Arlington: Carriage House, Apartment 40

by Tim Gilmore, 6/26/2012

Because the city is unknowable in its entirety, because the city contains corners and niches and non-places and secrets, knowledge of the city becomes occult. Such knowledge is secret knowledge, and the walkers and wanderers and flaneurs of the city become practitioners of arcane rites. The psychogeographer must be a ghost-landscapist, a legend tripper, a detective.

For Megan’s Ghost Landscape, she visited the Carriage House Apartments in Arlington, a 1964 semi-Georgian Revival / “colonial”-style apartment complex whose Apartment 40 has been reported in books and other national publications to be haunted.

Chaseville Highway became University Boulevard in 1961, when Jacksonville University requested improvements to the main road passing its campus. Merrill Road stretched Arlington to the east from its own neighborhood “heart.” With Merrill Road came several apartment complexes, including the Carriage House Apartments in the mid-1960s. “The Carriage House Apartments first appeared in the 1965 edition of Polk’s Jacksonville Suburban Directory with 66 rental units, eight of which were listed as ‘vacant,’” Megan writes. “The 1966 edition of the directory shows the addition of 97 rental units to the complex with 22 vacancies.”

When 27 year-old Tracy Moss held a plastic bag over his 26 year-old wife’s head until she suffocated to death in the Carriage House Apartments on February 1, 2000, Mitzi Moss became the second of the four people her husband killed that day. That morning, he had suffocated his girlfriend, Kenyatta Shantell Mines, in her nearby Justina Road apartment. Kenyatta had been raising the two year-old son she had had with Tracy. Later that afternoon, Tracy called his boss over to his parked car in the Diversified Products Manufacturing parking lot at 8330 Atlantic Boulevard, shook his hand, and shot him in the side. When an off-duty detective spotted Tracy driving his red BMW over the Dames Point Bridge on the Northside, he began chasing him, called for backup, and watched as five police cars surrounded Moss’s car near Pritchard Road, as a cop shot out Moss’s tires, and as Moss shot himself in the face with his shotgun. No one ever came up with a motive.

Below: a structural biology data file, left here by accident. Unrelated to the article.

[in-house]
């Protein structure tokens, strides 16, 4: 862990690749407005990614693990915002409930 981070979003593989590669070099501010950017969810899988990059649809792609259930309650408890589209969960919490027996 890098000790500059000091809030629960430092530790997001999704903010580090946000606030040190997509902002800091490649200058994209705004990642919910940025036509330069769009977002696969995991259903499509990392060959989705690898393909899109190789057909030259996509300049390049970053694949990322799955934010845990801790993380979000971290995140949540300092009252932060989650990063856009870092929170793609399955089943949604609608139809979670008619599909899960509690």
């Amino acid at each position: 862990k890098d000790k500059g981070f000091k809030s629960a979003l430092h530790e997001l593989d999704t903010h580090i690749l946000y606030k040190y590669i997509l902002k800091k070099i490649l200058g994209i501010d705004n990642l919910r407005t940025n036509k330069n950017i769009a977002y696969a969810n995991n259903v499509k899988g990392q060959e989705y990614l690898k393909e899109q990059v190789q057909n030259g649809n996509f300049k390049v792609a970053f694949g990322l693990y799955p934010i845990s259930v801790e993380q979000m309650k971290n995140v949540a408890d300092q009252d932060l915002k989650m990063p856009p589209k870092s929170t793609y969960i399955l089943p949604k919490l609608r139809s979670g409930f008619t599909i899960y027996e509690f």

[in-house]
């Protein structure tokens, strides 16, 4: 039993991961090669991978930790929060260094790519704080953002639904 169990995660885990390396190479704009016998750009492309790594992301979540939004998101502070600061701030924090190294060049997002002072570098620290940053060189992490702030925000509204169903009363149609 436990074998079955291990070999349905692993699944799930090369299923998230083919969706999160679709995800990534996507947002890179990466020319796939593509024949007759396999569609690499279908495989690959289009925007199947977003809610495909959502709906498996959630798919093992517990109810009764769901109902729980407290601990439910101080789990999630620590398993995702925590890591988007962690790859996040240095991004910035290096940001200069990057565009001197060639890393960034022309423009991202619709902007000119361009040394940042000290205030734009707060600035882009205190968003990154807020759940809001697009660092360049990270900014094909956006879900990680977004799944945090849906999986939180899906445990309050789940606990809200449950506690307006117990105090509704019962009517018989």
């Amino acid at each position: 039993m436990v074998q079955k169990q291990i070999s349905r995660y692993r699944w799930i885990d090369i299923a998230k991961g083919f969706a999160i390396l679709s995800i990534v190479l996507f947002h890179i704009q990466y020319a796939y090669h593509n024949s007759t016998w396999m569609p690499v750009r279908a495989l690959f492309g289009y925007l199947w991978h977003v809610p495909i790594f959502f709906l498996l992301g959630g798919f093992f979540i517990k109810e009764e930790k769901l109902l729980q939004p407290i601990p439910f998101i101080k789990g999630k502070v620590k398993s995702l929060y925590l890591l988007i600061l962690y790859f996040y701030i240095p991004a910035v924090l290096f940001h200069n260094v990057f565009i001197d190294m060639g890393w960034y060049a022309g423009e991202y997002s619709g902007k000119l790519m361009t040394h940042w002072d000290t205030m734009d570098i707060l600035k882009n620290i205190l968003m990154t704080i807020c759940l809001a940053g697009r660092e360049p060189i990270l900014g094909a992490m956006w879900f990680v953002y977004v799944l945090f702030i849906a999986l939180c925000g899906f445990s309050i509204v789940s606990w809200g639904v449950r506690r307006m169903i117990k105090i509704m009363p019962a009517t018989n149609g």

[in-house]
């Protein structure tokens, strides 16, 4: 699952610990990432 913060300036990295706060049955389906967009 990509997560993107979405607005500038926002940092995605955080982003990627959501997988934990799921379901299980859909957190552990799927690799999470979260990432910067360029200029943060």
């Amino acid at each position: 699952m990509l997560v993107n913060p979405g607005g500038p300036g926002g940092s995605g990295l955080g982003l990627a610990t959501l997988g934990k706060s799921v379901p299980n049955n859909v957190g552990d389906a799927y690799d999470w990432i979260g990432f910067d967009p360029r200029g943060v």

In Florida’s Ghostly Legends and Haunted Folklore, Greg Jenkins writes that Apartment 40, presumably the apartment in which Mitzi Moss was murdered, frequently exhibits “frightening” and “life-threatening” paranormal activity. Megan asked Christina Quinon, a receptionist at Chelsea Courtyard Apartments, the new name of Carriage House, about Apartment 40. Christina told Megan there never had been any such activity, that the apartment in question had been rented as frequently as any other, and that it was presently occupied. Christina Quinon and property manager Desiree Colombo knew very little about the building and next to nothing about its history. They had no actual knowledge of the murder or of a fire that occurred in the Carriage House and left one tenant dead in 2009. Though the entire staff had read Jenkins’s piece on Apartment 40, the receptionist and the property manager asked Megan if the story of the homicide were true. Ironic, but Megan, the ghost-landscapist, was more like the Peter Falk 1970s TV homicide detective, Lieutenant Colombo, than Colombo the property manager.

Megan writes, “I was reluctantly granted permission to take photographs of the grounds so long as I didn’t photograph into people’s windows, etc. The place was barren, save a few cars sporadically placed outside of buildings. It was shabby and run down. Paint was peeling, doors and windows cracked. It was odd, but as the apartment buildings drew nearer to the river, the architecture changed. The buildings began to take on a ‘colonial’ aesthetic that was not very much in keeping with the generic look of the rest of the complex.

“As I walked back to the front of the complex, through the courtyard, I noticed the windows of an end unit were open, the blinds pulled taut against the frames. The apartment was empty, with no sign of human inhabitance. The walls and floors were bare and interior doors were left wide open. It was the shell of an apartment, seen through the open windows, the open windows, I later discovered, of Apartment 40. Contrary to Ms. Quinon’s word, Apartment 40 was vacant.”

At the street, mortared brick frames “Chelsea Courtyards” in cursive signage.

A small footbridge with black iron railing connects ground over a small waterway in front of oak trees and green-blue apartment blocks. On one wall, apartment numbers have been torn out of the signage. Against slate blue exterior walls, a black paneled door bears a small “40,” top central. Perhaps it was behind this door that a young woman struggled for breath and life against her husband with a plastic bag 10 years ago. Oddly, though, for all the talk of haunting, verification of the actual room number is hard to find. Maybe Tracy Moss murdered his wife here, or maybe he murdered her behind any of these doors.

The first building of the complex is missing. Don’t ask the property manager where it went or when. Small blue flags now mark the ground where it once stood. A sidewalk leads out from the complex and stops abruptly at the absent first building, from the oak trees and through the grass, a dead-end sidewalk.